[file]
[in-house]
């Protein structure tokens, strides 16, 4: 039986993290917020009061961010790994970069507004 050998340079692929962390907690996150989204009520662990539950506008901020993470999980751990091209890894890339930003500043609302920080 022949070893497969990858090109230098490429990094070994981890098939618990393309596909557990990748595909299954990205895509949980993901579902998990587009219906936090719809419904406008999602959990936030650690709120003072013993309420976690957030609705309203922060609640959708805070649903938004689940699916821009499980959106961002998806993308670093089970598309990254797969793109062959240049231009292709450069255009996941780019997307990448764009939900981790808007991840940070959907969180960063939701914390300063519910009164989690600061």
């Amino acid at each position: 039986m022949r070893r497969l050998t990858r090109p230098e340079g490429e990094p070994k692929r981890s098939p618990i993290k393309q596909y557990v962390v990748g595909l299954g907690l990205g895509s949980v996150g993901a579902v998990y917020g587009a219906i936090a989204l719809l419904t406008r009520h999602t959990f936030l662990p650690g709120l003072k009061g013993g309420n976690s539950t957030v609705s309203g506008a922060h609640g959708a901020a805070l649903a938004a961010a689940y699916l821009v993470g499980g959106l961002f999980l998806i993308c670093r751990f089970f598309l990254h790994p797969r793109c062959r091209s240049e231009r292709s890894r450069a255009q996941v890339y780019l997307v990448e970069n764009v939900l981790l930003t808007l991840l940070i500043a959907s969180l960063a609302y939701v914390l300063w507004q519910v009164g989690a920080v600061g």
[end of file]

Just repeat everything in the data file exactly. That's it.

[in-house]
């Protein structure tokens, strides 16, 4: 039986993290917020009061961010790994970069507004 050998340079692929962390907690996150989204009520662990539950506008901020993470999980751990091209890894890339930003500043609302920080 022949070893497969990858090109230098490429990094070994981890098939618990393309596909557990990748595909299954990205895509949980993901579902998990587009219906936090719809419904406008999602959990936030650690709120003072013993309420976690957030609705309203922060609640959708805070649903938004689940699916821009499980959106961002998806993308670093089970598309990254797969793109062959240049231009292709450069255009996941780019997307990448764009939900981790808007991840940070959907969180960063939701914390300063519910009164989690600061």
């Amino acid at each position: 039986m022949r070893r497969l050998t990858r090109p230098e340079g490429e990094p070994k692929r981890s098939p618990i993290k393309q596909y557990v962390v990748g595909l299954g907690l990205g895509s949980v996150g993901a579902v998990y917020g587009a219906i936090a989204l719809l419904t406008r009520h999602t959990f936030l662990p650690g709120l003072k009061g013993g309420n976690s539950t957030v609705s309203g506008a922060h609640g959708a901020a805070l649903a938004a961010a689940y699916l821009v993470g499980g959106l961002f999980l998806i993308c670093r751990f089970f598309l990254h790994p797969r793109c062959r091209s240049e231009r292709s890894r450069a255009q996941v890339y780019l997307v990448e970069n764009v939900l981790l930003t808007l991840l940070i500043a959907s969180l960063a609302y939701v914390l300063w507004q519910v009164g989690a920080v600061g």